The Intuitionist is a futuristic story about elevators and elevator inspectors that/who communicate telepathically in order to accomplish the inspection. This mode of inspection is not held in the greatest favor as it is still (for that near-future time period) unconventional and somewhat (as some see it) experimental. The generally preferred means of inspection is mechanical whereby cables, machinery, structures, etc are physically examined and inspected. The heroine Lila Mae Watson uses the unconventional telepathic technique and has steadily won awards. Now--the conflict arises. Her inspections begin to fail and she must find out why: Is it sabotage or something else? In addition, she must make sense of the unfinished papers of the innovator of the method in order to solve her mysterious inspection failures.
I will offer a different point of view here. First, I don't support reading a summary before you read the book. Any good book or story resists summary. Flannery O'Connor famously said, "I write a story because a statement would be insufficient." The tendency of a summary is to put a book in a box and oversimplify it.
Second, I'd like to defend confusion and mystery. There's absolutely nothing wrong with reading a book and being unsure what it was all about. That means you're encountering something truly new, something outside your comfort zone.
There are no easy answers to your question. The Intuitionist makes creative use of the science fiction or speculative fiction genre. The best of these books function as allegories. Like the parables in the Bible, they have a literal meaning but also a symbolic one.
Literally, the book is about elevator inspectors. Symbolically, it seems to suggest much more. One could read the split between the Intuitionists and the Empiricists as representing that between Liberals and Conservatives, or Faith and Reason, or a little bit of both. Clearly, race and gender are involved.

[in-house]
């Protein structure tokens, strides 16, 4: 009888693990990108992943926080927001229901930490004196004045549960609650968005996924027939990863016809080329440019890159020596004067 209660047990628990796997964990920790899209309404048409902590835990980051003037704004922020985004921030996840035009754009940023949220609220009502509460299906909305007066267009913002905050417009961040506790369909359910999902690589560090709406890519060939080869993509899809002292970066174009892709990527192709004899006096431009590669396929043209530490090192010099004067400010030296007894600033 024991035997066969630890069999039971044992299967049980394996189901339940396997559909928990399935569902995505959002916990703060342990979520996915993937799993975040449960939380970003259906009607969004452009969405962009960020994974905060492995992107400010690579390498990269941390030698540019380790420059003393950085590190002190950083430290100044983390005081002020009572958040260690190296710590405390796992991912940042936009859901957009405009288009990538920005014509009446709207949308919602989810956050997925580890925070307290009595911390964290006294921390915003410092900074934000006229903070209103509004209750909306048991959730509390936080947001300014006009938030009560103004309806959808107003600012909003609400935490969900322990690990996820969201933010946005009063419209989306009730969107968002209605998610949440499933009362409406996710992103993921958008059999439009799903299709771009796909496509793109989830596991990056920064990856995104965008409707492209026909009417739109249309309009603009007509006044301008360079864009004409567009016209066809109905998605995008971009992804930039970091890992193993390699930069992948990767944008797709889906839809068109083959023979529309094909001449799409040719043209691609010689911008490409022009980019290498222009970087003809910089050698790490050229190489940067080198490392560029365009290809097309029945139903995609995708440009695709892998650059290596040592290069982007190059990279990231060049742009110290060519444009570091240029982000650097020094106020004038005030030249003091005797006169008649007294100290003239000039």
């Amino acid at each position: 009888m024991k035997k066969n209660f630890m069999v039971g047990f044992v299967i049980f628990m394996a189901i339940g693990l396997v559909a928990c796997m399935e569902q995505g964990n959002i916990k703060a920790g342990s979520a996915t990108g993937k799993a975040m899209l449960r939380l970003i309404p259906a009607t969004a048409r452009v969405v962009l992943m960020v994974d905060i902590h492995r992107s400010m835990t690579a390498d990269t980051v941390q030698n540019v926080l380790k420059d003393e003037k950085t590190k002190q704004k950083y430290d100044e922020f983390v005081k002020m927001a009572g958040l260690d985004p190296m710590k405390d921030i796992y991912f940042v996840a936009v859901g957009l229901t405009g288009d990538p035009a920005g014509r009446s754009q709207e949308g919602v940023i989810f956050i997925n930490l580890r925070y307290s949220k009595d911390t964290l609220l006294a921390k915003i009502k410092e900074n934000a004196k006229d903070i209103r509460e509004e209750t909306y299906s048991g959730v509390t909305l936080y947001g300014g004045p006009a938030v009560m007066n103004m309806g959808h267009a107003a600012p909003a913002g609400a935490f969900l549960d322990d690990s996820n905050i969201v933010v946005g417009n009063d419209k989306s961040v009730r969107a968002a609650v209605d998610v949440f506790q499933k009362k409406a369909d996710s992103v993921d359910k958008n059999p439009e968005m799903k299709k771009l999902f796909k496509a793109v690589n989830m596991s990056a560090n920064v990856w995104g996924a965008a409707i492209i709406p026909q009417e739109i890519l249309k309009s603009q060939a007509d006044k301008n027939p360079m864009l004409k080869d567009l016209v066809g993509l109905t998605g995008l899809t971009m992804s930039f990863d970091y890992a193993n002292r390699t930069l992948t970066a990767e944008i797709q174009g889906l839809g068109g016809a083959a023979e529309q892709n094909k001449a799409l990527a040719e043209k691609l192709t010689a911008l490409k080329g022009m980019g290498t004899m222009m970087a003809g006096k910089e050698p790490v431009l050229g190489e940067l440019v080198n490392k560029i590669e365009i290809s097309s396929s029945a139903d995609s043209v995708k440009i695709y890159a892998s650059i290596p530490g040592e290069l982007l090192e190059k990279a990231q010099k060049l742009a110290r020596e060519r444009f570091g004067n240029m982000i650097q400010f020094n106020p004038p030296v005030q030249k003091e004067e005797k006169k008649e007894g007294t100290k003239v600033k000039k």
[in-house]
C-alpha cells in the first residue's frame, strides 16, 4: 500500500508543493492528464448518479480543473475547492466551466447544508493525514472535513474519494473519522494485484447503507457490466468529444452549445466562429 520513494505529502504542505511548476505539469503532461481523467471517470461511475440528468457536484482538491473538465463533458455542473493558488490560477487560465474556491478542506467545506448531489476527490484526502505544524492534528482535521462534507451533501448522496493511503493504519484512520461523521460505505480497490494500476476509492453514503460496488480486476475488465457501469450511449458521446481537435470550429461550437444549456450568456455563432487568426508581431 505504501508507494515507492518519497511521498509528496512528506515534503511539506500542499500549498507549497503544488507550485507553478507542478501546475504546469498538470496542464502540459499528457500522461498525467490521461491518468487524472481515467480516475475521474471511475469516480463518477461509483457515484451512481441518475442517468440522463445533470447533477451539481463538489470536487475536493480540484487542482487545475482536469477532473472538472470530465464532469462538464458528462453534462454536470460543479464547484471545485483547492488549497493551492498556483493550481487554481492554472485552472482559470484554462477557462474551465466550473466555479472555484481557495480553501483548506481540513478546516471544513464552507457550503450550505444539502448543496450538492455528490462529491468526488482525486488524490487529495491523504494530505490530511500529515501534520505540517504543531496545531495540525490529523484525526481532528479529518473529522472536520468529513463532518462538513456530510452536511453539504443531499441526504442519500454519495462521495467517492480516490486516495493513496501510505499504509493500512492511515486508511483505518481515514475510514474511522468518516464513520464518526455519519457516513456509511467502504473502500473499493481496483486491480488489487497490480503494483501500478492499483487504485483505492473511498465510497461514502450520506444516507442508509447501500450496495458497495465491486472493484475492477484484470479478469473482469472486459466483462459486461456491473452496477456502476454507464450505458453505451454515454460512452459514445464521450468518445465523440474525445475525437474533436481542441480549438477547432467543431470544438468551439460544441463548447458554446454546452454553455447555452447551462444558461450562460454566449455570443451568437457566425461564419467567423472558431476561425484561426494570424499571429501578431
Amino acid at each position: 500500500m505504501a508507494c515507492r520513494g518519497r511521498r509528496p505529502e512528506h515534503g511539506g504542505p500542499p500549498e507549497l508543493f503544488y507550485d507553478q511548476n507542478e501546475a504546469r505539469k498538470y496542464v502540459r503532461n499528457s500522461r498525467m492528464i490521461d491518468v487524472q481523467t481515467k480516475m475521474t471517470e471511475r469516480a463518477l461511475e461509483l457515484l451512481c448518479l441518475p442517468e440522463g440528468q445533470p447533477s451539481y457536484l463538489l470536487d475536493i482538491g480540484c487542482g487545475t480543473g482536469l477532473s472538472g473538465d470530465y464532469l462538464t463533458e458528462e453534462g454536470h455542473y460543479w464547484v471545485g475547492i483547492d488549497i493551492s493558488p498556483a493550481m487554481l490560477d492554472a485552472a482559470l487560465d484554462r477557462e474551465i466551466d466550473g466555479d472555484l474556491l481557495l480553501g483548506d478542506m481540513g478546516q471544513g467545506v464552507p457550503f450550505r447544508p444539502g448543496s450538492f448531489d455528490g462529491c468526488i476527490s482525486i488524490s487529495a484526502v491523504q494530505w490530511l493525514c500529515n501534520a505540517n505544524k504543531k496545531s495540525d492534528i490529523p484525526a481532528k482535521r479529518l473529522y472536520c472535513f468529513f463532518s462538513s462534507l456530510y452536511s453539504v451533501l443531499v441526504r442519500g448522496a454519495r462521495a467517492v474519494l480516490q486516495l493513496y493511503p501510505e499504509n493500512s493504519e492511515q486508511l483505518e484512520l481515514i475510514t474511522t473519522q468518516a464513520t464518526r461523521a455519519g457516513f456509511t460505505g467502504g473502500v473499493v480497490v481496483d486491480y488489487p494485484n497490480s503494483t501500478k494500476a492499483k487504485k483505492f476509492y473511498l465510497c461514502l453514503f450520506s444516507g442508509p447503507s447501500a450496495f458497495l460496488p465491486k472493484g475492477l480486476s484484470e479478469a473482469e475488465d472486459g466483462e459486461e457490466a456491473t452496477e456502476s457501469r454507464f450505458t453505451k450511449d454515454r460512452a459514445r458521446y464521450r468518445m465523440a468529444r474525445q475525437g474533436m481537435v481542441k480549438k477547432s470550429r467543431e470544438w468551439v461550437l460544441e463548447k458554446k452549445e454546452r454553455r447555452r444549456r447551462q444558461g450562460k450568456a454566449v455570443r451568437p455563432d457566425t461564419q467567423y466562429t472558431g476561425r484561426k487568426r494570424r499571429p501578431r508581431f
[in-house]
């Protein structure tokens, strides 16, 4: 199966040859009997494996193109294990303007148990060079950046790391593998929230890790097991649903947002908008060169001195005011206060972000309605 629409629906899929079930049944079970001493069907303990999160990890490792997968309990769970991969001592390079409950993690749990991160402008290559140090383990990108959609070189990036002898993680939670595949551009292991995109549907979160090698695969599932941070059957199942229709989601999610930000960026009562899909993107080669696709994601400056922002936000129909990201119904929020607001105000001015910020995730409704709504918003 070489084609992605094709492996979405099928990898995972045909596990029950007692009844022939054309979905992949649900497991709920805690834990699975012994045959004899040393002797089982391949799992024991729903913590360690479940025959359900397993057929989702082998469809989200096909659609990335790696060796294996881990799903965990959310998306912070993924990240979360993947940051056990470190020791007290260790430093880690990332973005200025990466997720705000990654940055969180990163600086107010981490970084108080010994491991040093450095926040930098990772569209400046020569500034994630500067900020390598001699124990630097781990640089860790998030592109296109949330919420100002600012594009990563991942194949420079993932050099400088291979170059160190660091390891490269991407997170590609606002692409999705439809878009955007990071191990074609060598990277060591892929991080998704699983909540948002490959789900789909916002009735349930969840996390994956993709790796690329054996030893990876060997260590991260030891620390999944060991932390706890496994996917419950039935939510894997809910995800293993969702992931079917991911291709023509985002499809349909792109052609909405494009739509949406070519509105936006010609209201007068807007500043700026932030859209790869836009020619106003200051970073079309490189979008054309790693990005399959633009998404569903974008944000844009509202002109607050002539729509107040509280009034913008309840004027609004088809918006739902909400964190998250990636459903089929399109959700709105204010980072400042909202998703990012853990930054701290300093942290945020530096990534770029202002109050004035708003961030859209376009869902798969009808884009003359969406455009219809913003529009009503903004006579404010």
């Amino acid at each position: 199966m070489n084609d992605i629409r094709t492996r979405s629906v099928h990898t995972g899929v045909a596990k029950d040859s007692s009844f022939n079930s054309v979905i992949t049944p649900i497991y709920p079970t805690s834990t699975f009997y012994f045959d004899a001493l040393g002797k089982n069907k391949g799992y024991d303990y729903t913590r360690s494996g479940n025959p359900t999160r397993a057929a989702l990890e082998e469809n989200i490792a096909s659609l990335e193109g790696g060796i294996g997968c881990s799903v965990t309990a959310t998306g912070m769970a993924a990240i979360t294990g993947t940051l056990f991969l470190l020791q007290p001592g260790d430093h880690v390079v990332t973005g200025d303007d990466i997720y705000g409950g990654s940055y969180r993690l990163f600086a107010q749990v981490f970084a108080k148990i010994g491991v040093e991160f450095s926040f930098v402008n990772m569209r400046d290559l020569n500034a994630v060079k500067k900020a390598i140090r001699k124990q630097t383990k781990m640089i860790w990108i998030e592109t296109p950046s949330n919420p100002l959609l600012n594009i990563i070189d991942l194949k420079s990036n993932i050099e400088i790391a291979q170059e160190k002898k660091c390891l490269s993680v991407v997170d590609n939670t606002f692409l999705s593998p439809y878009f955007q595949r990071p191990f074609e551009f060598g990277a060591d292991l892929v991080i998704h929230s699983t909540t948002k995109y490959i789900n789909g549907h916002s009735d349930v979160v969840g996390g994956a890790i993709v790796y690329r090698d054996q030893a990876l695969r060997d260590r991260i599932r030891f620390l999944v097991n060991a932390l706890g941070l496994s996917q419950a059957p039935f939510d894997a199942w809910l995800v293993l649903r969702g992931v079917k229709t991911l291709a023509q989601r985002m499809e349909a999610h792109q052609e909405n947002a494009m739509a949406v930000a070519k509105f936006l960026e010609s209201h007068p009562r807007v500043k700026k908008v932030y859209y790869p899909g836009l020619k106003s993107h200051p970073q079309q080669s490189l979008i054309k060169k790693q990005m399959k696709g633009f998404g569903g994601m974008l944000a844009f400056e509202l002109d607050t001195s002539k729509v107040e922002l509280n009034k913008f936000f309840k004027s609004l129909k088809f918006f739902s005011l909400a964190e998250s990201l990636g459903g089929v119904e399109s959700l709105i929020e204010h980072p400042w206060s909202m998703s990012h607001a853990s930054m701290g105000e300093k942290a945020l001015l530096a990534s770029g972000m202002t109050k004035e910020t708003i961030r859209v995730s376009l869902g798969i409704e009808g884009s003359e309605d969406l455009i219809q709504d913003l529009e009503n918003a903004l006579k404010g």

Some have suggested that the book is a kind of updated version of Ralph Ellison's Invisible Man. Like the main character in that book, Lila May wants more than anything else to be seen - seen for who she is, apart from her race and her gender.
Read the book a second time. Read Invisible Man. Trust your own instincts.
I agree with the advice of other editors. We are so blessed to have the amazing resource of the internet and the massive amount of knowledge that is contained there. Your best bet is to access what information you can on the internet, including the enotes section for this story, and to use that to guide you through the story and hopefully lead you to greater understanding. Good luck!
The story is definitely a little strange. Here is a way for you to get to the bottom of a story like this. First, read a summary before reading the work. Enotes usually has one, and has one for this story:
Next, read the work. It will make so much more sense. Then, return to and read the summary again. I think light bulbs will go off!
Your best bet, for several reasons, is to Google the author and title and look for reviews of this book. Not only will the reviews usually contain plot summaries of the work, but they will usually also give you a quick sense of the main issues involved and the main responses to such matters as themes, style, plot, and characters. Reading five or six (or more) good, thorough reviews of the book would be like sitting in on a very well-informed book club discussion. The internet now makes it extremely easy to track down reviews and even fuller discussions.
Don't forget, too, that eNotes provides much useful information about practically everything, including this novel. Here are two links that may help you: